Article by Alicja Lloyd, European Managing Director at Feed Agency
For every working mum, parent or care giver that has been refused flexible working because ‘it just wouldn’t work for the company’ – lockdown has been a strange epiphany.
The pandemic has accelerated remote working in ways no-one could really have predicted. And whisper it – the world did not stop turning. Having no choice but to allow – indeed insist – that your teams work from home has ended up being a real-time live experiment and the results are in: it works.
Sure, it has been hard. Home schooling on top of working, genuine fears for the safety of ourselves and our loved ones, being unable to draw on the physical support of friends and family coupled with economic uncertainty would never have been part of the plan.
But it works.
I am lucky in that Feed Agency, where I work, has a flexible structure and is a champion of flexible working. We are a digital agency after all and even managed to onboard and activate a whole team in Toronto during lockdown without having physically met any of them.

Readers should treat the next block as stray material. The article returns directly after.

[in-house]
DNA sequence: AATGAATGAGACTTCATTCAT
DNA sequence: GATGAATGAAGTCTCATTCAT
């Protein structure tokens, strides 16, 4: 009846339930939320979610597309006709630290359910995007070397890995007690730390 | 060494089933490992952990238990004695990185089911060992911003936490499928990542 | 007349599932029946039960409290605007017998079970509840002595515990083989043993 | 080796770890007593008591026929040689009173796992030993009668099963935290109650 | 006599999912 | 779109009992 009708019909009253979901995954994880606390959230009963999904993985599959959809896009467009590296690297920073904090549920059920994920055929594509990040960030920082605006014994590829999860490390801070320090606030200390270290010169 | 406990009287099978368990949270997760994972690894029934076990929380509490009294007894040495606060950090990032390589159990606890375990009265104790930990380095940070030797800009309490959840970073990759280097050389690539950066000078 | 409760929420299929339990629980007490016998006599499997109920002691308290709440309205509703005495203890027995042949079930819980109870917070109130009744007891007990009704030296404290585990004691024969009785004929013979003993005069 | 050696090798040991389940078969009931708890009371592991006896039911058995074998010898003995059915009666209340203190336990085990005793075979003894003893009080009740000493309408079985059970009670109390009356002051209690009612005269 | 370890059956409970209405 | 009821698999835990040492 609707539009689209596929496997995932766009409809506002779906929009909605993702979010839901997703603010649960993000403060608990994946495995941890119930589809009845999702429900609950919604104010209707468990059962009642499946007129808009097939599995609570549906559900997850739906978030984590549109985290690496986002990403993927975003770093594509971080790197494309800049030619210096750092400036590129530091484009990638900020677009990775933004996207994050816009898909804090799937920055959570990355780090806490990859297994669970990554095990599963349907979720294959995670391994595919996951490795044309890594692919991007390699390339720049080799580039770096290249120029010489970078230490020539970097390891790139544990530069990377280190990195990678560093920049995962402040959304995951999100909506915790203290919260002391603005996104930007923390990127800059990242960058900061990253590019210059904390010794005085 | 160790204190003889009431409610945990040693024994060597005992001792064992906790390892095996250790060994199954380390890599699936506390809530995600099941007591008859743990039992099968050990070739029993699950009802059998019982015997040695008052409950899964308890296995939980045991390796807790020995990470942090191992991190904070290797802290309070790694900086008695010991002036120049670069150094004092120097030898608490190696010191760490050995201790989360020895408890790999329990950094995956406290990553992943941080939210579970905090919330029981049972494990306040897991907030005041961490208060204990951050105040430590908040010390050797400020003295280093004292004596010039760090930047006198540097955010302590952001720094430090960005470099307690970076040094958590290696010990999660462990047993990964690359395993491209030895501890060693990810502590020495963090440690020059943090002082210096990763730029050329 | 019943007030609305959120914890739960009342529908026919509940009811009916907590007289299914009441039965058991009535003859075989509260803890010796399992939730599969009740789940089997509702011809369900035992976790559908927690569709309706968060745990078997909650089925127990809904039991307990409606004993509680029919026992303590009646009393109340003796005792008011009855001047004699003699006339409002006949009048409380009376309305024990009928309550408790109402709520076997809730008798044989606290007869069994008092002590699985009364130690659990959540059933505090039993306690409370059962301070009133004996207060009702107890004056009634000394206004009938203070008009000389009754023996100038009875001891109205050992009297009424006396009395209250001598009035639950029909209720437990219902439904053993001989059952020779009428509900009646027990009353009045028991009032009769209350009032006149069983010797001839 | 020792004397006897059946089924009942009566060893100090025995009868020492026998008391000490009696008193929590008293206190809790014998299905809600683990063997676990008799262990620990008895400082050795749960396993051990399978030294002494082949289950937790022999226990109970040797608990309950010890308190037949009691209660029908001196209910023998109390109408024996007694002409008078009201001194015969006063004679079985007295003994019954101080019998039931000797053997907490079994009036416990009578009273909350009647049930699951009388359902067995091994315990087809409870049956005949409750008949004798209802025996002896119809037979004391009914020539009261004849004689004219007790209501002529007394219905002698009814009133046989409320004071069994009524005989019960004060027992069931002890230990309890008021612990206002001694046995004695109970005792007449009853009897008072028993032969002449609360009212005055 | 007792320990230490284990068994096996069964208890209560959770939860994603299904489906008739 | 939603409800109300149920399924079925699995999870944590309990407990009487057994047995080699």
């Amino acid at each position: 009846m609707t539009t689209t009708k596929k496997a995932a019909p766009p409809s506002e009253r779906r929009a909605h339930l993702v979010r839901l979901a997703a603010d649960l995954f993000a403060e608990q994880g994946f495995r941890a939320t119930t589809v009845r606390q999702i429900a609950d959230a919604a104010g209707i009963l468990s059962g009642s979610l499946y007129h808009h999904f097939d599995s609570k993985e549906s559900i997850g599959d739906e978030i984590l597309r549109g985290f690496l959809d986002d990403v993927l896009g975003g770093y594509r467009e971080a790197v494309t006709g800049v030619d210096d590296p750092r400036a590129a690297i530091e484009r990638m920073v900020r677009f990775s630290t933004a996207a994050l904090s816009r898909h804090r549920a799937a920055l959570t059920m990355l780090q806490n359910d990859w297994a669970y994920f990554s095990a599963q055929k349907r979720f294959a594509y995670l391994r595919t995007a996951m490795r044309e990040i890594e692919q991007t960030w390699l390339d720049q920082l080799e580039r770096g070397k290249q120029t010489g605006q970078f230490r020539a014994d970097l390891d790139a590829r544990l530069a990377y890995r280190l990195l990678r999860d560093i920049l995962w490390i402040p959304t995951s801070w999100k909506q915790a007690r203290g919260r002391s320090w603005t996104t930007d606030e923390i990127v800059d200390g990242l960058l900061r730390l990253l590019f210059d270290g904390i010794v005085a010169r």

But that has not always been the case elsewhere.
The pressure of presenteeism and the enduring Don Draper-esque insistence of late hours and weekend working, just to be seen, should not be the standard anymore. We should be promoting efficiency, not the perception that those who work longest, work hardest. Additionally, throughout my career I have found that preconceptions are often directed more at working mums. Why is our industry still preoccupied about the time we are in the office? When I leave on time, it may be because I must do the school run but it might not be. The main point should be that I am able to because I have done my work within my working hours by effectively managing my own time. This is something that I try to foster in all my team members, both men and women, parents, and non-parents.
Whilst the pandemic has shown that 100% working from home can in fact work and be efficient, this may not be the ‘new normal’ for everyone. Many will still want to experience the benefits of coming into the office at times – socialising with colleagues, a change of scene etc – but I hope when we emerge from lockdown and the new normal really does feel just, well… normal, that we will be able to take the lessons we have learned around WFH and use it to give people the flexibility to do their best work and be their best selves. I hope mums, parents, carers and anyone who can do great work but not in the traditional workplace can finally been seen properly without whatever label has been attached to them.
To finally get the promotion without presenteeism. To finally get career equality.
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